CAMPAIGNERS against controversial development plans at a much-loved city beauty spot have been boosted by the backing of Capital politicians.
The Friends of Craighouse who have already attracted 4000 signatures to a petition in opposition to plans at the former Napier University campus at Craighouse, have now been joined by MP Ian Murray and MSPs Jim Eadie and Alison Johnstone.
Each of the politicians have stated their positions following a round of recent public consultation events showcasing revised plans by developer The Craighouse Partnership, comprising Sundial Properties and Mountgrange Investment.
Of these plans Mr Murray said: “If the developers think the current plans are appropriate then they are simply wrong.
“Friends of Craighouse deserve tremendous credit for the work they are doing on behalf of local people and they continue to get my unstinting support.”
SNP MSP Mr Eadie has echoed this and is at present carrying out his own survey of residents on the matter.
He said: “I have been made keenly aware of the strength of feeling and attachment that many local people have to the green space at Craighouse. I look forward to working with the Friends and others to find a sustainable solution to the use of Craighouse Campus which preserves it as a green space.”
Anger has steadily grown against The Craighouse Partnership in recent weeks after plans showing 116 homes on the site, rather than the original 110, were revealed. The developer claims its plans are not financially viable unless the new homes are built.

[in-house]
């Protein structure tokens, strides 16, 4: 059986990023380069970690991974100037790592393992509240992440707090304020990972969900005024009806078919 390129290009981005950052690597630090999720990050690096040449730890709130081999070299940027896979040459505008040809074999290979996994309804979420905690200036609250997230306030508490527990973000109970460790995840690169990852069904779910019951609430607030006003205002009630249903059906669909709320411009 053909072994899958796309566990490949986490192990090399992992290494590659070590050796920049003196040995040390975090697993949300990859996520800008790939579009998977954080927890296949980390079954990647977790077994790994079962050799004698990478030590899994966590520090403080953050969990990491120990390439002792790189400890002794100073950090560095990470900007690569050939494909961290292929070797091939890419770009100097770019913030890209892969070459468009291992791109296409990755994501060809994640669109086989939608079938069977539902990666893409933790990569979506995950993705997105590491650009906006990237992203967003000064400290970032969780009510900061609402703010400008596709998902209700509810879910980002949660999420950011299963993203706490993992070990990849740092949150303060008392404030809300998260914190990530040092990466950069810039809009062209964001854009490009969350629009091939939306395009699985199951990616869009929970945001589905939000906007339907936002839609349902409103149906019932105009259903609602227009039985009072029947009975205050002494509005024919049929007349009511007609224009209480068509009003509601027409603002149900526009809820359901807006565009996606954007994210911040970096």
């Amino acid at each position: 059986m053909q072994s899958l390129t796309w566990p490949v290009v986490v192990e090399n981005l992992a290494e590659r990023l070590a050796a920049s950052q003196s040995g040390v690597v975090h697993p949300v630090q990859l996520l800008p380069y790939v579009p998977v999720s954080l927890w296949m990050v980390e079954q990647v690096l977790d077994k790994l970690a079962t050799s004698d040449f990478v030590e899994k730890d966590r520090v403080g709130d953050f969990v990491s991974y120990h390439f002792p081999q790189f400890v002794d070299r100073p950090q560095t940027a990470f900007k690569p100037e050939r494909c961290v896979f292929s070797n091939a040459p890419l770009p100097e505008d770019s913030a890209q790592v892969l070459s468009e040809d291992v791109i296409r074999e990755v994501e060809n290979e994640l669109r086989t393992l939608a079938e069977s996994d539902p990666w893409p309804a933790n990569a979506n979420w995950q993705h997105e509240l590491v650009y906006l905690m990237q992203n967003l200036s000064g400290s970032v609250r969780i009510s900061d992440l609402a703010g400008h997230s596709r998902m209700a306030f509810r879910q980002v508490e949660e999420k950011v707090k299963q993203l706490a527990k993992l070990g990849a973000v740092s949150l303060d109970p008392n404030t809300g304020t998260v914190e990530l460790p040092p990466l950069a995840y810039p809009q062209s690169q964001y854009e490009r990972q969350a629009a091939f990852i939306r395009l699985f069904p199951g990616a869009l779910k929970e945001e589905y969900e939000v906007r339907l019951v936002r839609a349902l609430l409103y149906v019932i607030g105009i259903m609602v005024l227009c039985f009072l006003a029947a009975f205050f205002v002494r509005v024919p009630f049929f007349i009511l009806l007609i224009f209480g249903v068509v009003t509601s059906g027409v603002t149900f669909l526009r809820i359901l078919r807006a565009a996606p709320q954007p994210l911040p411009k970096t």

William Gray Muir, director of Sundial Properties, said finance is in place to begin work within 12 months but raised concerns that the condition of on-site listed buildings could fall into decline.
He said: “Some that were vacated last year are already suffering from dry rot. Others could go into rapid decline.”
However, Green MSP Ms Johnstone said: “This is an important historic site of city-wide significance. The quite excessive amount of new-build being proposed would destroy amenity and result in a massive increase in residential traffic, as well as having grave implications for green space.”
Meanwhile, Morningside Community Council has also passed a resolution to object to the development on any area designated as open space or of “great landscape value”.
Council chairwoman Jean Thompson said: “We had thought it best to take a neutral position. However, as more of the plans were made public this position has changed.”
Rosy Barnes of The Friends of Craighouse said: “It’s wonderful to receive so much support – there’s a growing consensus and I’m very impressed that the politicians are able to put aside their differences and come together on this issue.
“We need elected representatives with backbone to uphold the Local Plan and designations – which are being treated with contempt by The Craighouse Partnership.
“I urge our politicians to protect the seven hills and Edinburgh’s green spaces in their manifestos, in personal statements and in their policies.”